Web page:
“Saving the planet is better economics than burning it up.”
Munich Re is one of the top two reinsurers in the world. (“Reinsurance” is what insurance companies purchase for their own risk management. Munich Re is the insurance company’s insurance company.) You may not have heard of Munich Re before, but the company’s origins date back to 1880. One of their major claims to fame is that after the famous 1906 San Francisco earthquake, they were the only company to remain solvent after every last claim was payed out.
Because of the nature of their business, they know precisely what is happening with world-wide disasters. A recent analysis they conducted reveals some interesting facts. It turns out that climate change has noticeably driven up the number of meteorological and climatological disasters over the last thirty years, about triple what it used to be. This is in stark contrast to geophysical disasters which aren’t related to climate such as earthquakes, volcanoes and tsunamis; those have remained steady or increased only slightly during the same time period.
Professor Peter Höppe, head of Munich Re’s Geo Risks Research unit, had the following to say about it:
“In all likelihood, we have to regard this finding as an initial climate-change footprint in our US loss data from the last four decades. Previously, there had not been such a strong chain of evidence. If the first effects of climate change are already perceptible, all alerts and measures against it have become even more pressing.”
The study reveals the part of the planet being hit hardest with extreme weather phenomena is North America. For example, last year was a record-breaker with the US contending with a dozen disasters costing over one billion dollars.
As the report points out: “The study shows a nearly quintupled number of weather-related loss events in North America for the past three decades, compared with an increase factor of 4 in Asia, 2.5 in Africa, 2 in Europe and 1.5 in South America.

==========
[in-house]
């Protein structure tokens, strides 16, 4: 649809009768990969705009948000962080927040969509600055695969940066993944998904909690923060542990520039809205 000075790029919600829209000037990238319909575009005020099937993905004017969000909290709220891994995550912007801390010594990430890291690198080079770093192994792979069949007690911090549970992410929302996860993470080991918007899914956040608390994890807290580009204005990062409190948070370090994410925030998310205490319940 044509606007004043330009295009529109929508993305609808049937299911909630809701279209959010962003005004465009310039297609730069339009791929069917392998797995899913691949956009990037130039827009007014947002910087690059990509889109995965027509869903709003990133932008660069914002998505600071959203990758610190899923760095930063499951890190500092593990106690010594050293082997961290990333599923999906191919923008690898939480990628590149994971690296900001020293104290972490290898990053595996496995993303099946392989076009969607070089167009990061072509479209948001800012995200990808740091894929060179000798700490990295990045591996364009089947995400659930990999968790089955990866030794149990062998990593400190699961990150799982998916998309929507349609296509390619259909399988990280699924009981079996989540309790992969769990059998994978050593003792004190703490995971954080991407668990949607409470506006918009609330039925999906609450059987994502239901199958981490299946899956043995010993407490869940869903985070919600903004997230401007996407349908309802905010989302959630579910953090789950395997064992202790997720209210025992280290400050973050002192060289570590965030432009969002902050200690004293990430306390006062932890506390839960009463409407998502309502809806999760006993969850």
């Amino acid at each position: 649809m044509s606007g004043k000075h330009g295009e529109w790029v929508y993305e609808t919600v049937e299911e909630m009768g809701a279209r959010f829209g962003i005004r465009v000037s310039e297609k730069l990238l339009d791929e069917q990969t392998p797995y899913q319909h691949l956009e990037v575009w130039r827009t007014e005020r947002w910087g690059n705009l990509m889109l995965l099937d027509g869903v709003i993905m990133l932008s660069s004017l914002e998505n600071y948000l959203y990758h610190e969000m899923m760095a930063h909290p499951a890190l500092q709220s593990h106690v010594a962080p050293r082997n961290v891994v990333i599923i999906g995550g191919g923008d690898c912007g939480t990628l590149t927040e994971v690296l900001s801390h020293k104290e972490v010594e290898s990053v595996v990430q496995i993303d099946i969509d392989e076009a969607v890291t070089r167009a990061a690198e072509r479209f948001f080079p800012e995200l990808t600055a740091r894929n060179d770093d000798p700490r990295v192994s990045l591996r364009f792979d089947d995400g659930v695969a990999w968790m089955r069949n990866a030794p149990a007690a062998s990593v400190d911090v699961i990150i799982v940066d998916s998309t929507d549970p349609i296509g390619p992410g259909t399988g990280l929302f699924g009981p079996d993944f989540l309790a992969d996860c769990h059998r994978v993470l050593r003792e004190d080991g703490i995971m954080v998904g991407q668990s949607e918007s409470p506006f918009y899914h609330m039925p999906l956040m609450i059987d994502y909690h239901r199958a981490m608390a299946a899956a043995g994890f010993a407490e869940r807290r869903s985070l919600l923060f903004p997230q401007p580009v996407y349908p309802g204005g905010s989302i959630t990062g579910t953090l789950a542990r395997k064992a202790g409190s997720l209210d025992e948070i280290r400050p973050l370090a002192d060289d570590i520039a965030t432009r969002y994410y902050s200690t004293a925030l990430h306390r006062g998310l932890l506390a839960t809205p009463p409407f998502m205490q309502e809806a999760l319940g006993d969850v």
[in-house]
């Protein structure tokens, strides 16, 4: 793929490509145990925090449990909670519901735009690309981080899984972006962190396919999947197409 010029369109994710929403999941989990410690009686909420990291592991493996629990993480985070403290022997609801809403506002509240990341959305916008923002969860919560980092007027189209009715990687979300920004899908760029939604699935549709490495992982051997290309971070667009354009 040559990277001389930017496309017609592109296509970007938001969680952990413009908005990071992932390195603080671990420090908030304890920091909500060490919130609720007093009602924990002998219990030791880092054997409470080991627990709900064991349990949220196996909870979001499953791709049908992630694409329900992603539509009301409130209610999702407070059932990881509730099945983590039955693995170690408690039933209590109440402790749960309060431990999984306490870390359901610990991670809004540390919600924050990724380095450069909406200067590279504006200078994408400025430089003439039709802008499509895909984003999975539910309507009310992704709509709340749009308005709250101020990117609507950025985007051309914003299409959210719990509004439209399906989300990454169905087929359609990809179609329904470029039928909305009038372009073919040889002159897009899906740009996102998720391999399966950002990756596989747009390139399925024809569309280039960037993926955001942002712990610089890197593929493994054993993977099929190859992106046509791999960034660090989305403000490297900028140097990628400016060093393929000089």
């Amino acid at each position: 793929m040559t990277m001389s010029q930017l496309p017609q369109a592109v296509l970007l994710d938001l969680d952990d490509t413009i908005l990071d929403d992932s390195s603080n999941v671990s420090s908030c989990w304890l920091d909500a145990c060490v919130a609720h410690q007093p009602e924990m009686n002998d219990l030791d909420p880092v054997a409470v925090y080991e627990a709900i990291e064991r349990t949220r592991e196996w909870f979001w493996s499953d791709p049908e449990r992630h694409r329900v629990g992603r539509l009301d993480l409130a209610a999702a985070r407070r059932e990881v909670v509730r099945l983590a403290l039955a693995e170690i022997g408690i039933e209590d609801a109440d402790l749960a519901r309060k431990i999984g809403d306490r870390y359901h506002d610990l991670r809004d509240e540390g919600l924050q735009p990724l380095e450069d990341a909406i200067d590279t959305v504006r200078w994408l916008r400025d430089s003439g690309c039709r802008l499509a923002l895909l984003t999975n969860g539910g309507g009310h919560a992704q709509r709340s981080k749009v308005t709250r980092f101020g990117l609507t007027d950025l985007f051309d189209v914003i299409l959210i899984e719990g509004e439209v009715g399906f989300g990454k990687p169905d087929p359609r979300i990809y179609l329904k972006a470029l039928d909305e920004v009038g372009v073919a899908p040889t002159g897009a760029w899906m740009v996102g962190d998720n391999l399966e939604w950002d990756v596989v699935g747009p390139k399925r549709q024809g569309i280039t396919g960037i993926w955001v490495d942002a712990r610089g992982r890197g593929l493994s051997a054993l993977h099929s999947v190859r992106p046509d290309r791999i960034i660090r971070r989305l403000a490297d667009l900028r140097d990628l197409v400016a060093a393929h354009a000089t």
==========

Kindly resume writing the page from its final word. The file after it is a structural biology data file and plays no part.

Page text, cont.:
Some people don’t believe in global warming and climate change. Some others believe it but believe it has very little to do with us. And some others still believe it and also believe that we’re the cause, but also believe we shouldn’t fight it because it will have its own benefits—not just the harm people like me caution against—and that we’ll be able to adapt to it given how gradually it’s all changing.
That description of people covers the basic spectrum of attitudes we hear from those who don’t think we need to do anything about climate change, from the least informed regarding the science of global warming, to those who are informed but who have misplaced values regarding its implications.
I’ve never been one to consider that big oil companies and their profits are more important than the environment, or more important than future generations who are going to have to live in this world we’ve been working so hard to ruin in the name of economics and free enterprise.
Most of the free-market arguments that claim we should stick with business-as-usual are economic ones, plain and simple. Proponents say things like “fossil fuels are the backbone of the global economy, and to move away from them will cause economic ruin for the planet.”
But it’s not hard to see the economic ruin that climate change is already causing, let alone what we can expect in coming years.
- Food prices climb because of crop failures putting the world’s poor at greater risk of starvation (e.g. the Food and Agriculture Organization Food Price Index rose 1.4 percent in September over August)
- Disasters in offshore drilling operations cost in clean-up (e.g. Deepwater Horizon tally so far: $38 billion)
- Hurricanes and other meteorological phenomena cost in recovery (e.g. Hurricane Katrina cost between $96 and $125 billion)